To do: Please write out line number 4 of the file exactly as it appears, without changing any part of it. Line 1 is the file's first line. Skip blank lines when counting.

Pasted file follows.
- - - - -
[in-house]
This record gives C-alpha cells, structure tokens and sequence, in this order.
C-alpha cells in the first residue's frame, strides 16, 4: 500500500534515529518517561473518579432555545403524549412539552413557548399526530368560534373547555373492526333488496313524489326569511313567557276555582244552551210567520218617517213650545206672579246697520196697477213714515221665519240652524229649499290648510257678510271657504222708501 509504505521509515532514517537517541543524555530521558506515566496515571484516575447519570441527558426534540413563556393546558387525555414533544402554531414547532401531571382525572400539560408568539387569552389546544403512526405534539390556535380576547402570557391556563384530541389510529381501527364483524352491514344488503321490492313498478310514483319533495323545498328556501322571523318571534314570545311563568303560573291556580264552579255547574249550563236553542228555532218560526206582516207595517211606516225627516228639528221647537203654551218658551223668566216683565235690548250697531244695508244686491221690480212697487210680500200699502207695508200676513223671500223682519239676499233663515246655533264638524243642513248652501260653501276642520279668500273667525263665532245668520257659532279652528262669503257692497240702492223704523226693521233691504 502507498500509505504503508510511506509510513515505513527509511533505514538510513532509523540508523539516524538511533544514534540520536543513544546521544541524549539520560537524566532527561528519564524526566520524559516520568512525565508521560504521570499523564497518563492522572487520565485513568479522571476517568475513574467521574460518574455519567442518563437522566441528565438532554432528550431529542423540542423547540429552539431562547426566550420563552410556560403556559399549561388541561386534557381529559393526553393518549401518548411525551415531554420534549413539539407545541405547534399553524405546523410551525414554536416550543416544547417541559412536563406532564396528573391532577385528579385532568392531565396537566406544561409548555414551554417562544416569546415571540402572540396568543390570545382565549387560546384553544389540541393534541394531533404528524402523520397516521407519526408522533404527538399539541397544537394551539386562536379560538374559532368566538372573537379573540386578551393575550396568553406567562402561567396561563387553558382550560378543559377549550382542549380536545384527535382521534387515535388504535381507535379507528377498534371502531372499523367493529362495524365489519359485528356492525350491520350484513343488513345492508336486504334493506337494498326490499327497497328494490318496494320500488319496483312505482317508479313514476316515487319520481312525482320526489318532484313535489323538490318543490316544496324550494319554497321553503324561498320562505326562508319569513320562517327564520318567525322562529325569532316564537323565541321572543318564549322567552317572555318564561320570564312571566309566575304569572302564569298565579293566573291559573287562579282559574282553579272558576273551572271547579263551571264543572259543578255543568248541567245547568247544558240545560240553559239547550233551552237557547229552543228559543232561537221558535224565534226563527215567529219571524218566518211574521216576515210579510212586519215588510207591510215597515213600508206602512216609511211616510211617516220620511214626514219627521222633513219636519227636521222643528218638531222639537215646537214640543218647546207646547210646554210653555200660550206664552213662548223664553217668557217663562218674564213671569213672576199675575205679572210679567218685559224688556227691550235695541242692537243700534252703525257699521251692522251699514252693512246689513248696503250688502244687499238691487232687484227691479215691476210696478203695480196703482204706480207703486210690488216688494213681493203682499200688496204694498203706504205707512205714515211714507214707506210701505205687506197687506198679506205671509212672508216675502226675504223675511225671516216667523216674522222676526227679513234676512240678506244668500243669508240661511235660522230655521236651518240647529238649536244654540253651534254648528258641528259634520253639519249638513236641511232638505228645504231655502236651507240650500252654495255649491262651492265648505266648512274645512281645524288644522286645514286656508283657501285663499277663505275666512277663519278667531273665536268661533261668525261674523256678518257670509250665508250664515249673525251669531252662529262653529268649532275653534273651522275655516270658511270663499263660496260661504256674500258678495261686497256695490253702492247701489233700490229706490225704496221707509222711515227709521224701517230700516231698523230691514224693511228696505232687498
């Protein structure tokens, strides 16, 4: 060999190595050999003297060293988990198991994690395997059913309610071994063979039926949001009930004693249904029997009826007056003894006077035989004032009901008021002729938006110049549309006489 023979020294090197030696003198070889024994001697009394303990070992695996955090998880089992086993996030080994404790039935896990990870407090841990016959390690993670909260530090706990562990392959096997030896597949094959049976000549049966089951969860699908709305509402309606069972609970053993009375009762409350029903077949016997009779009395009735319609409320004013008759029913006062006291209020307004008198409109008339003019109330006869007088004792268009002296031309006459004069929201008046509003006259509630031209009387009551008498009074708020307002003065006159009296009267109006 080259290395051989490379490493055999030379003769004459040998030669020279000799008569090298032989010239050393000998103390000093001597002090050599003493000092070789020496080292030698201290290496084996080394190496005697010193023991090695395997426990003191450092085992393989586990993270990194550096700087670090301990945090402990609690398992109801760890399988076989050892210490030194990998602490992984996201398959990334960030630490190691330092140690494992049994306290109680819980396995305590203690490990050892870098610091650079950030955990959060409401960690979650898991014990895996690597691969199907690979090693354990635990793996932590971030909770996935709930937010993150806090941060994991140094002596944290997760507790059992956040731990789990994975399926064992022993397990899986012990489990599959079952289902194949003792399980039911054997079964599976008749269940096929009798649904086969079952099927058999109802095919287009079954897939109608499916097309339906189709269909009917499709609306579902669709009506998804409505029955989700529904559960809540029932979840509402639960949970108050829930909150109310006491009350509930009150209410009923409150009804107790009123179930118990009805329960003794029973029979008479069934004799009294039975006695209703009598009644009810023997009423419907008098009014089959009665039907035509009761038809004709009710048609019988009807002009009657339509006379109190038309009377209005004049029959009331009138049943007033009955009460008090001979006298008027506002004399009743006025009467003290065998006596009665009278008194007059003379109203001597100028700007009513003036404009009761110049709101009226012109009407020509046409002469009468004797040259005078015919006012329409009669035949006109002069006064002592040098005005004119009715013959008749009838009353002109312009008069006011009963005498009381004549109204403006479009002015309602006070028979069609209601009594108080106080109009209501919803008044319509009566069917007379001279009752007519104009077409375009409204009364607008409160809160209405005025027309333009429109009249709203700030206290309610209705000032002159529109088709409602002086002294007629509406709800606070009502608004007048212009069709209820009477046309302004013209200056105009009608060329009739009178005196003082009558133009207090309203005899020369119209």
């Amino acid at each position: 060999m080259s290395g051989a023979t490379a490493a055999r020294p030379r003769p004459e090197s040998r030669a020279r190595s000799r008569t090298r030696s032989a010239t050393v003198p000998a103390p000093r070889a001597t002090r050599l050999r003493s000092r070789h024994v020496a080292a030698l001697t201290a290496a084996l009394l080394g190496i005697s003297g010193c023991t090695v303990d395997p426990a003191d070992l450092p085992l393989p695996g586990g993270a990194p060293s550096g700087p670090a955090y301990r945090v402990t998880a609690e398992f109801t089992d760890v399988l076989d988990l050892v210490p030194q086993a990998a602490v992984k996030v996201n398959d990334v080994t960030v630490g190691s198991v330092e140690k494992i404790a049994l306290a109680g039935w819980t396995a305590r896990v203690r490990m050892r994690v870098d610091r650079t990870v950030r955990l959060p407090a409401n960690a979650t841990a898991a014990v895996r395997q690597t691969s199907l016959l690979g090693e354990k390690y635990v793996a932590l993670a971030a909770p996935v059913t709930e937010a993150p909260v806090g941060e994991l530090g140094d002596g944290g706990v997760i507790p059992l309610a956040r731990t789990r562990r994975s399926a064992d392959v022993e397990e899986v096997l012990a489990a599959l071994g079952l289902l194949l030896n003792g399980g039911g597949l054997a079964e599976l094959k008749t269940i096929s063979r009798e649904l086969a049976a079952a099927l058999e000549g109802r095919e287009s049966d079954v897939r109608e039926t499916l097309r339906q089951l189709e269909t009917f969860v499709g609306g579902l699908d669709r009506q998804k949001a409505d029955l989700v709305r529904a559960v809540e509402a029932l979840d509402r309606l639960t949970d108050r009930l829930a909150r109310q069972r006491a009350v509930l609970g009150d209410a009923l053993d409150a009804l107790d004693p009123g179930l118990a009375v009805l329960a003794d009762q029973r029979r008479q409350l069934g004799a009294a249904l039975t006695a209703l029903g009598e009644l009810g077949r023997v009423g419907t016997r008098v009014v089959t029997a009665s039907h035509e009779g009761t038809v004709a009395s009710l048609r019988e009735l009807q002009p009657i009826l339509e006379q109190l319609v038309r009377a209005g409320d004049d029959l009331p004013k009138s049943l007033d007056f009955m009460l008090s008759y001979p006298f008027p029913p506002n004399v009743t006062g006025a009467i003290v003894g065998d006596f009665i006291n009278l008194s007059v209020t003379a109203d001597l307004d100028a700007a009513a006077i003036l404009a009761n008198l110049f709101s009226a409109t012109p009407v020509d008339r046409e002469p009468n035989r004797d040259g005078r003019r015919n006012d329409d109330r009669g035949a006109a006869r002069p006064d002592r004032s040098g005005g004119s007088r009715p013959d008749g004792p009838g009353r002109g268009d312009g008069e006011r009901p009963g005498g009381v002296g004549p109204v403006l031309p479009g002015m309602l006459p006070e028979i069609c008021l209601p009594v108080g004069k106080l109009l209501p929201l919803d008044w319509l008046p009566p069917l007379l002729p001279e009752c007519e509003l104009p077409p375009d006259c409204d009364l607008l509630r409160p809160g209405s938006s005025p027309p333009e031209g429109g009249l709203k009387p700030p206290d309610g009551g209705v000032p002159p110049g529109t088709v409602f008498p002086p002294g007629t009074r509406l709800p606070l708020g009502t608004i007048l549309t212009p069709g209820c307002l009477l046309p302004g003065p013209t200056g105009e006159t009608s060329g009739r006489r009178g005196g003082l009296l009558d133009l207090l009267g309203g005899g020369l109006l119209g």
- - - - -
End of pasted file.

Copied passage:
């Protein structure tokens, strides 16, 4: 060999190595050999003297060293988990198991994690395997059913309610071994063979039926949001009930004693249904029997009826007056003894006077035989004032009901008021002729938006110049549309006489 023979020294090197030696003198070889024994001697009394303990070992695996955090998880089992086993996030080994404790039935896990990870407090841990016959390690993670909260530090706990562990392959096997030896597949094959049976000549049966089951969860699908709305509402309606069972609970053993009375009762409350029903077949016997009779009395009735319609409320004013008759029913006062006291209020307004008198409109008339003019109330006869007088004792268009002296031309006459004069929201008046509003006259509630031209009387009551008498009074708020307002003065006159009296009267109006 080259290395051989490379490493055999030379003769004459040998030669020279000799008569090298032989010239050393000998103390000093001597002090050599003493000092070789020496080292030698201290290496084996080394190496005697010193023991090695395997426990003191450092085992393989586990993270990194550096700087670090301990945090402990609690398992109801760890399988076989050892210490030194990998602490992984996201398959990334960030630490190691330092140690494992049994306290109680819980396995305590203690490990050892870098610091650079950030955990959060409401960690979650898991014990895996690597691969199907690979090693354990635990793996932590971030909770996935709930937010993150806090941060994991140094002596944290997760507790059992956040731990789990994975399926064992022993397990899986012990489990599959079952289902194949003792399980039911054997079964599976008749269940096929009798649904086969079952099927058999109802095919287009079954897939109608499916097309339906189709269909009917499709609306579902669709009506998804409505029955989700529904559960809540029932979840509402639960949970108050829930909150109310006491009350509930009150209410009923409150009804107790009123179930118990009805329960003794029973029979008479069934004799009294039975006695209703009598009644009810023997009423419907008098009014089959009665039907035509009761038809004709009710048609019988009807002009009657339509006379109190038309009377209005004049029959009331009138049943007033009955009460008090001979006298008027506002004399009743006025009467003290065998006596009665009278008194007059003379109203001597100028700007009513003036404009009761110049709101009226012109009407020509046409002469009468004797040259005078015919006012329409009669035949006109002069006064002592040098005005004119009715013959008749009838009353002109312009008069006011009963005498009381004549109204403006479009002015309602006070028979069609209601009594108080106080109009209501919803008044319509009566069917007379001279009752007519104009077409375009409204009364607008409160809160209405005025027309333009429109009249709203700030206290309610209705000032002159529109088709409602002086002294007629509406709800606070009502608004007048212009069709209820009477046309302004013209200056105009009608060329009739009178005196003082009558133009207090309203005899020369119209």